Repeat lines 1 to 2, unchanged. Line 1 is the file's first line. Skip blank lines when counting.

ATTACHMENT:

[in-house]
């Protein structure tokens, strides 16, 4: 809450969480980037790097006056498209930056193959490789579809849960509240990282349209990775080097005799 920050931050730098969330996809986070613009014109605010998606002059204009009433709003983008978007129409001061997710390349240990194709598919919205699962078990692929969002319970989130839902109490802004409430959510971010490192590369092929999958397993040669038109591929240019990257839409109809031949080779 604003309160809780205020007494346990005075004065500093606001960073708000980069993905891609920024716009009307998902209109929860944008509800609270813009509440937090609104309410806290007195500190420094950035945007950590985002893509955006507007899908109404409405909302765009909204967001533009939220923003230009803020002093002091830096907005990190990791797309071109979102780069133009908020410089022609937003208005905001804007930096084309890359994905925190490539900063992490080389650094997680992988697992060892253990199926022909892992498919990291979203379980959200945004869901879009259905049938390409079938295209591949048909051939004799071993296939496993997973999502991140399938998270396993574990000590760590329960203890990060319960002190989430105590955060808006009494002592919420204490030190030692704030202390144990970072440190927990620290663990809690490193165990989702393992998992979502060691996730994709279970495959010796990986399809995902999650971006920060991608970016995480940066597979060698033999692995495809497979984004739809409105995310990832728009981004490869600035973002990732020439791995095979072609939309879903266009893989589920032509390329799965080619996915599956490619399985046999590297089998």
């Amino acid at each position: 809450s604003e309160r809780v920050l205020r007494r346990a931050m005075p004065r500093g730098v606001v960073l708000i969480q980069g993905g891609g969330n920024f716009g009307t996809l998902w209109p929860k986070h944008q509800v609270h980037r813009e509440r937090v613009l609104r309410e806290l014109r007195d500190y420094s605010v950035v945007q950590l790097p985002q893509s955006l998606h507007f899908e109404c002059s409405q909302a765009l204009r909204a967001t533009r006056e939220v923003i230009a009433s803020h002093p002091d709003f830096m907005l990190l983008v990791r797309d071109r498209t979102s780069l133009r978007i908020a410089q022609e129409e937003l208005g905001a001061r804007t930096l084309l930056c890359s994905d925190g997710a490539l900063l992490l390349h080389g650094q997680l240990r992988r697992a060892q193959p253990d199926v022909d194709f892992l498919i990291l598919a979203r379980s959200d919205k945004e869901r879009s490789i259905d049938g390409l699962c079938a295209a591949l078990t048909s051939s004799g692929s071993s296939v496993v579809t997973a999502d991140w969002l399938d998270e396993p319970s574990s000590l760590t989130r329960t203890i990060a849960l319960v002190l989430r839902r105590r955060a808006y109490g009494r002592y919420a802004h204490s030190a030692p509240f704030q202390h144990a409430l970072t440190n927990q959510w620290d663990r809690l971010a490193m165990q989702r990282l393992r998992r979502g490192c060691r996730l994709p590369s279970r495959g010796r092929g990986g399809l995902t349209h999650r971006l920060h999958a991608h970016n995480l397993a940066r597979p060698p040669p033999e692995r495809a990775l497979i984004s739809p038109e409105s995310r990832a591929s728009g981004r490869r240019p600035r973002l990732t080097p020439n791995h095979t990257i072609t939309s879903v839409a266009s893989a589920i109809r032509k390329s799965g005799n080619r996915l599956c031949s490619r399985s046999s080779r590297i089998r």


[in-house]
């Protein structure tokens, strides 16, 4: 809450969480980037790097006056498209930056193959490789579809849960509240990282349209990775080097005799 920050931050730098969330996809986070613009014109605010998606002059204009009433709003983008978007129409001061997710390349240990194709598919919205699962078990692929969002319970989130839902109490802004409430959510971010490192590369092929999958397993040669038109591929240019990257839409109809031949080779 604003309160809780205020007494346990005075004065500093606001960073708000980069993905891609920024716009009307998902209109929860944008509800609270813009509440937090609104309410806290007195500190420094950035945007950590985002893509955006507007899908109404409405909302765009909204967001533009939220923003230009803020002093002091830096907005990190990791797309071109979102780069133009908020410089022609937003208005905001804007930096084309890359994905925190490539900063992490080389650094997680992988697992060892253990199926022909892992498919990291979203379980959200945004869901879009259905049938390409079938295209591949048909051939004799071993296939496993997973999502991140399938998270396993574990000590760590329960203890990060319960002190989430105590955060808006009494002592919420204490030190030692704030202390144990970072440190927990620290663990809690490193165990989702393992998992979502060691996730994709279970495959010796990986399809995902999650971006920060991608970016995480940066597979060698033999692995495809497979984004739809409105995310990832728009981004490869600035973002990732020439791995095979072609939309879903266009893989589920032509390329799965080619996915599956490619399985046999590297089998």